The market, however, did not seem to appreciate the heightened standards that the SEC imposed. After the SEC’s announcement on July 25, 2017, the prices of many ICOs were down 20% to 30%. 46 of the top 50 coins by market value were in the red. The fact that the SEC is strictly enforcing its regulations regarding ICOs should alert companies who are utilizing the ICO fundraising model: It is time to play by the rules.
 See Timothy B. Lee, Five Years of Bitcoin in One Post, Wash. Post (Jan. 3, 2014), https://www.washingtonpost.com/news/the-switch/wp/2014/01/03/five-years-of-bitcoin-in-one-post/?utm_term=.f6f56902614a; See also, Jerry Brito, Online Cash Bitcoin Could Challenge Governments, Banks, Time (Apr. 16, 2011), http://techland.time.com/2011/04/16/online-cash-bitcoin-could-challenge-governments/.
 How Bitcoin Works, Investopedia: Bitcoin, http://www.investopedia.com/terms/b/bitcoin.asp (last visited Sept. 30, 2017).
 See Moe Adham, Digital Currency Indexes Are Coming, Forbes (June 26, 2017), https://www.forbes.com/sites/forbesfinancecouncil/2017/06/26/digital-currency-indexes-are-coming/#7d6a0d5948a3.
 See supra note 1.
 See Yuliya Chernova, Who Needs Venture Capitalists When You Have Initial Coin Offerings?, Wall Street J. (Sept. 14, 2017), https://www.wsj.com/articles/coin-mania-forces-vcs-to-sidelines-on-cryptocurrency-1505388633.
 See Initial coin offering, Article, Wikipedia, https://en.wikipedia.org/wiki/Initial_coin_offering (last visited Sept. 30, 2017).
 See Mike Orcutt, What the Hell Is an Initial Coin Offering?, MIT Tech. Rev. (Sept. 6, 2017), https://www.technologyreview.com/s/608799/what-the-hell-is-an-initial-coin-offering/.
 See supra note 6.
 See Tomio Geron, How Blockchain and ICOs Are Changing the Funding Game for Startups, Wall Street J. (Sept. 24, 2017), https://www.wsj.com/articles/how-blockchain-and-icos-are-changing-the-funding-game-for-startups-1506304861.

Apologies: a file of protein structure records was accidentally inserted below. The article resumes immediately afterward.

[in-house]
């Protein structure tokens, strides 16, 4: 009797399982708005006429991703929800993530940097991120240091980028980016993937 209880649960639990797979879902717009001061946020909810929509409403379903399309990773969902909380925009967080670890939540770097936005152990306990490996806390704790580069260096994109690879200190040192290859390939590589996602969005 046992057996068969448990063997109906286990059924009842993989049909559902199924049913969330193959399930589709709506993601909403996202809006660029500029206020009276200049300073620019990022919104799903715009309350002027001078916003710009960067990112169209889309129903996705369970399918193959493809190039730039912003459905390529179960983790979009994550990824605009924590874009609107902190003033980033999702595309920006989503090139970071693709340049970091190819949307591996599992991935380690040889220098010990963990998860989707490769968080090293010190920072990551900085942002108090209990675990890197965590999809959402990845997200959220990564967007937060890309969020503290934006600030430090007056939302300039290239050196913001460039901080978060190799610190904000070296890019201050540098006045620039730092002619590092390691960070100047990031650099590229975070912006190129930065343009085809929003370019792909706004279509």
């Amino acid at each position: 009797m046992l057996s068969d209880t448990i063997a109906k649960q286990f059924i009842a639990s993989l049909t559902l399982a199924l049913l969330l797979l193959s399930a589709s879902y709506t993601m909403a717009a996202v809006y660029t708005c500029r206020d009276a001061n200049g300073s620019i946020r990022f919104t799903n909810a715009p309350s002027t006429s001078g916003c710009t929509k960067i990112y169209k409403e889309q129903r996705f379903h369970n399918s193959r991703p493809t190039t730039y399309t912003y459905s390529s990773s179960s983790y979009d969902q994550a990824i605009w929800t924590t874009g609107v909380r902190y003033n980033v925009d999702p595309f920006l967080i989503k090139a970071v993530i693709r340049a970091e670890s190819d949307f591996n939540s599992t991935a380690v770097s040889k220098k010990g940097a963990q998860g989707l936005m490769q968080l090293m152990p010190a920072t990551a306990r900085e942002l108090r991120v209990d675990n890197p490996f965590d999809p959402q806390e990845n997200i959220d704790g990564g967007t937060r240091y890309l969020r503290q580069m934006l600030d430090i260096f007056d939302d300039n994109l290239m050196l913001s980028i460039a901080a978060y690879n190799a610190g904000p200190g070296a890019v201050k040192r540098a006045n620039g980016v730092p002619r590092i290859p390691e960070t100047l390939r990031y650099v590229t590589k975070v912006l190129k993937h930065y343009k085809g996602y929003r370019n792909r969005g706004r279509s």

See supra note 5.
 See supra note 7.
 See Sloane Brakeville & Bhargav Perepa, Blockchain Basics: Introduction to Distributed Ledgers, IBM, https://www.ibm.com/developerworks/cloud/library/cl-blockchain-basics-intro-bluemix-trs/index.html (last updated Aug. 21, 2017).
 See id.
 See What Are the Advantages and Disadvantages of Bitcoin?, Coinreport, https://coinreport.net/coin-101/advantages-and-disadvantages-of-bitcoin/ (last visited Sept. 30, 2017).
 See id.
 See id.
 See Jeff John Roberts, SEC Says Digital Tokens Are Securities, Warns of Fraud, Fortune (July 25, 2017), http://fortune.com/2017/07/25/sec-says-digital-tokens-are-securities-warns-of-fraud/.
 See id.
 See Nikhilesh De, SEC Charges ICO: US Agency Takes Action Against Alleged Token Scammer, Coindesk (Sept. 29, 2017), https://www.coindesk.com/sec-charges-promoter-two-icos-fraud-says-recoin-no-real-estate/.
 See SEC Exposes Two Initial Coin Offerings Purportedly Backed by Real Estate and Diamonds, S.E.C. (Sept. 29, 2017), https://www.sec.gov/news/press-release/2017-185-0.
 See Paul Vigna & Dave Michaels, SEC Says It Will Patrol Red-Hot Virtual Coin Offerings, Wall Street J. (July 25, 2017), https://www.wsj.com/articles/sec-says-it-will-patrol-red-hot-virtual-coin-offerings-1501017684.
 See id.